Achim (2007); Aloia (1998) a; Baas (2008); Badcock (2005); Badcock (2008); Barch (2008) b; Barrantes-Vidal (2007) b; Bell (2009); Bertrand (2007); Besche (1997)a; Bora (2008) b; Braff (1991)b; Brazo (2002)b; Brazo (2005) b; Brisson (2008); Burbridge (2007) b; Cadenhead (1999); Cellard (2007)a; b; Cellard (2010); Chen (2008) b; Conklin (2002) a; Conklin (2005); Cuesta (2007); Danion (2001)b; Deep (2007) b; Dickinson (2004) b; Doughty (2008) a; Edell (1987) a; Egan (2001)b; Elvevag (2000)a; Elvevag (2000b)a; Elvevag (2001)a; Elvevag (2003); Frith (1991); Fucetola (2000) a; Giovannetti (2003)a; Glahn (2000); Gold (2000) b; Goldberg (1990); Goldstein (1998)b; Gooding (2002)b; Granholm (1991) b; Granholm (1999); Gras-Vincendon (1994); Grillon ML (2010); Heaton (1994); Heinrichs (2008) b; Henquet (2005) a; Henry (2007) b; Hoff (1992); Hoff (1998); Hoff (2005); Huddy (2009); Hughes (2002)b; Javitt (1995); Javitt (1997) a; Keefe (2004); Kiehl (2005) b; Krabbendam (2000)b; Kravariti (2003)a; b; Kurachi (1994); Langdon (2002); Lanser (2002)a; Leeson (2009); Leitman (2006); Leonard (2008); Luck (2008) b; Macdonald (2003); Manning (2009) a; Martin (2008); McNealy (2003) b; Michel (1998) b; Midorikawa (2008); Minzenberg (2003) b; Morice (1990); Morrison-Stewart (1991); Mulholland (2008) a; Nestor (2008); Neufeld (1978) a; O’ Carroll (1999); Ohrmann (2008)a; Okada (2002)a; Park IH (2008)b; Penn (1993)a; Perry (Study 1) (2001)a; Perry (Study 3) (2001); Premkumar (2008)b; Rodriguez-Sànchez (2007); Ross (2000)b; Rund (2004)a; Sayers (1995)a; Schreiber (1995); Seidman (2003); Silver (2003); Skelley (2008); Stirling (2001)a; Stirling (2006); Sullivan (1994)a; Vinogradov (2002)b; Wang (2008)a; Weikert (2000); Zuffante (2001).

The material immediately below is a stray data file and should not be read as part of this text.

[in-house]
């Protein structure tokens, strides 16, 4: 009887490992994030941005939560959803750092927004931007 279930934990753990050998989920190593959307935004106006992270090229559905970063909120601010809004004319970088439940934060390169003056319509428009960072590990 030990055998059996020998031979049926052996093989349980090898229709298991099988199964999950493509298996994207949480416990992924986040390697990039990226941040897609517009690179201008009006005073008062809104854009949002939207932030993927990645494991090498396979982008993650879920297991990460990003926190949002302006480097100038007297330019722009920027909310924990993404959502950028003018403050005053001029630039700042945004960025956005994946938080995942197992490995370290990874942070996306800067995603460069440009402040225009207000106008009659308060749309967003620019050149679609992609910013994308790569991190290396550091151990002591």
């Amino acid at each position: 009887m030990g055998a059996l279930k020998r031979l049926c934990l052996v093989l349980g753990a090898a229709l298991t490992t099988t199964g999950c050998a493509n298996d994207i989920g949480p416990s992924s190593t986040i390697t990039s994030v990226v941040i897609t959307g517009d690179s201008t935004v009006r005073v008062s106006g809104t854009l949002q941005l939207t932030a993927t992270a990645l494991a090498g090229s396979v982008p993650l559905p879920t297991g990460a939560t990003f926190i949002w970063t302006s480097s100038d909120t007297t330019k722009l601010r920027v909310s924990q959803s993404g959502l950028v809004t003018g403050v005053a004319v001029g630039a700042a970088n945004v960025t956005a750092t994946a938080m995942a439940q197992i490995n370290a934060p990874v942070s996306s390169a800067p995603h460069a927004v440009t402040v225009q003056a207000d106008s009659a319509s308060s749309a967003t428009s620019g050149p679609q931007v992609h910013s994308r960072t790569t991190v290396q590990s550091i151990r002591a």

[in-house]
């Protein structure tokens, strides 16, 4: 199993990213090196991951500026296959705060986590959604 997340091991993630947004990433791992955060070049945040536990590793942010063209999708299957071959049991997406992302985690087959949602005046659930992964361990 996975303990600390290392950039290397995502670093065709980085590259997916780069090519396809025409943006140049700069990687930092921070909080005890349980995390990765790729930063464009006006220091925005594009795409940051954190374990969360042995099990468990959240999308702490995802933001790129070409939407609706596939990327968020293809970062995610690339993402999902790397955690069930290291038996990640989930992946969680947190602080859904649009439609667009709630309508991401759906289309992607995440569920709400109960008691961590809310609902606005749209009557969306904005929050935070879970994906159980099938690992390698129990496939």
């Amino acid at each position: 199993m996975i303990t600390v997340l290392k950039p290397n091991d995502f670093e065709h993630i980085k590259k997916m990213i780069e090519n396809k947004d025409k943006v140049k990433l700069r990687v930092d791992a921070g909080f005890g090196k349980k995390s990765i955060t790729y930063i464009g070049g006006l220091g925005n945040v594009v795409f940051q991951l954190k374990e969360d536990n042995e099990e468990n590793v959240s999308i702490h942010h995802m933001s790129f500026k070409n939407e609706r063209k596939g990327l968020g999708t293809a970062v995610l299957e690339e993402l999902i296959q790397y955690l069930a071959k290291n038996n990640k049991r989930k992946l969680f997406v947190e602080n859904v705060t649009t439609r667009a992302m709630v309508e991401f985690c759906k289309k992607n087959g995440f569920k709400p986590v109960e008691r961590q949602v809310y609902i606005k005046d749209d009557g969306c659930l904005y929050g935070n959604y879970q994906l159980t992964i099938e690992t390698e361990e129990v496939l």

Premorbid IQ